Science Fiction
 

Point/Counterpoint: The War of The Worlds

Conflicting Reviews by Jon Minners and Justine Manzano


 

Point: It Sucked, But At Least the Soundtrack Was Good     Counterpoint: A Movie That's True To It's Roots

 

Counterpoint: A Movie That's True To It's Roots

     I have come across a great deal of mixed reaction as to the movie, The War of The Worlds.  Such an alternative reaction to my own was most remarkably received by my colleague, Jon Minners, whom I viewed the movie with.

    The movie was an excellent action movie while also managing to deliver an amazing story with exceptional acting. Steven Spielberg does not cut corners here.  Every aspect of the film is jarring from the very beginning, so much so that I, who usually consider myself to be fairly unflappable by entertainment standards, found myself to be clinging to my husband from about fifteen minutes in. 

    First, I feel the need to counter some of my colleague's arguments.  I’ll give him the EMP business, but as far as the explosion that Tom Cruise’s son survives, it was shown that many people had managed to run away from it. The reason why the mother of the children survives and their house remains untouched is because they were in Boston, which is where the aliens had begun to die….they never made it as far as that area.  So, they were a bit calmer than the families whose houses were being blown to bits and whose people were being incinerated. I think that makes perfect sense.

     SPOILERS FROM THIS POINT ON!!!!  The end, which is the main part that people seem to have a problem with, is the same as the original ending, in which the aliens die of the pollutants and bacteria in our air.  Mr. Minners has a problem with this because they’d been here before, but as some of us know, a bacterium evolves.  If the aliens had been on Earth before, burying their ships, then they would have been here at a time where we wouldn’t have been around, or at least at a time we have no knowledge of.  The colds that were around when I was a child were nothing compared to those floating around now, so obviously the bacteria in our air would have evolved greatly since then.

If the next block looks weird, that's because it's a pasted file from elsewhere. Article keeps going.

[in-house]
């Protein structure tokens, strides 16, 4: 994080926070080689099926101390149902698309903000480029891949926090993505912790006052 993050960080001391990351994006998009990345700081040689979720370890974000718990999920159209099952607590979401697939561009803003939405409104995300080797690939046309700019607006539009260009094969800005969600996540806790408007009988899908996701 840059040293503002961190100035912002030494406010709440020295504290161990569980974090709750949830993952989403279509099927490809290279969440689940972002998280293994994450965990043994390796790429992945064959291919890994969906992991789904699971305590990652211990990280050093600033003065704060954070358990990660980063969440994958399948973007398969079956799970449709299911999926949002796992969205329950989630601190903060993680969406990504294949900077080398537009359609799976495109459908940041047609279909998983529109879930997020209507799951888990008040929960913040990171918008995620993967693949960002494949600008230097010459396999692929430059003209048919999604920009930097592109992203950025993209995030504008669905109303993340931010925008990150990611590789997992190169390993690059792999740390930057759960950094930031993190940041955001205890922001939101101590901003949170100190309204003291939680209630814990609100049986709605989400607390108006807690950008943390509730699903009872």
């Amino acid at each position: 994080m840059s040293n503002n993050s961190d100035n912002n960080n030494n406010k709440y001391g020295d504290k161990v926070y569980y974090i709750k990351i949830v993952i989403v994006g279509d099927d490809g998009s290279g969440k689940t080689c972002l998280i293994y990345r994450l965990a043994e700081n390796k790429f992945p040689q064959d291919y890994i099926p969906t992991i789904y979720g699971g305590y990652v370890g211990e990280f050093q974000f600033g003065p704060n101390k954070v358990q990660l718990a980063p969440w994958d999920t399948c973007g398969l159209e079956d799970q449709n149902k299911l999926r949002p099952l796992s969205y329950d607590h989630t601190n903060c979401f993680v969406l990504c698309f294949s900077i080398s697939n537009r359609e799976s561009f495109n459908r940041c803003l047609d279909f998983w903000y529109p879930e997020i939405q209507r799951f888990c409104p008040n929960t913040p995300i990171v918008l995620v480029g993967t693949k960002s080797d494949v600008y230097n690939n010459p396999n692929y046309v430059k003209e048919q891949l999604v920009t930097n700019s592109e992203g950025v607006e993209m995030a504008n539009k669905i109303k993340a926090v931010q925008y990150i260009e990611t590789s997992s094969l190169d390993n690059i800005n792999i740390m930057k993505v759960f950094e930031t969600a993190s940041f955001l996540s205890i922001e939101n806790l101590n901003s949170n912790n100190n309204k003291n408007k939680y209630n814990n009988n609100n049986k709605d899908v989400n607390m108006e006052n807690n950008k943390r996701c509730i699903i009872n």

The original movie and book of this story were complete successes.  So what makes this so different?  Why, in this time, is this not a good enough ending?  Does the need for theatrics and a big-boom climactic ending override the need for good storytelling?

     This story was not about a military commander or a highly intelligent scientist.  It was about Ray Ferrier, a regular man who is divorced with two children.  He is not a superhero nor is he a warrior, and in that, he could do no more than I could if the Earth was invaded by aliens tomorrow-he could simply run away and try to keep his children safe.  It is because of who the main character is that the aliens dying the way they do makes so much sense. A climactic battle is not needed because the climax of the story is not when the enemy dies, but when Ray leads his family to safety. 

     It only takes a slight knowledge of story structure to understand why Spielberg chose the ending he did. 

     Either way, I do believe that this movie is worth seeing just for the action and suspense throughout the movie-whether you like the ending or not.  But as the end is nearing, ask yourself-what is worth more?  Big explosions and special effects, or an intelligent ending that is truthful to the characters and the story. 

     Choose wisely.  I’m going with option #2.

 

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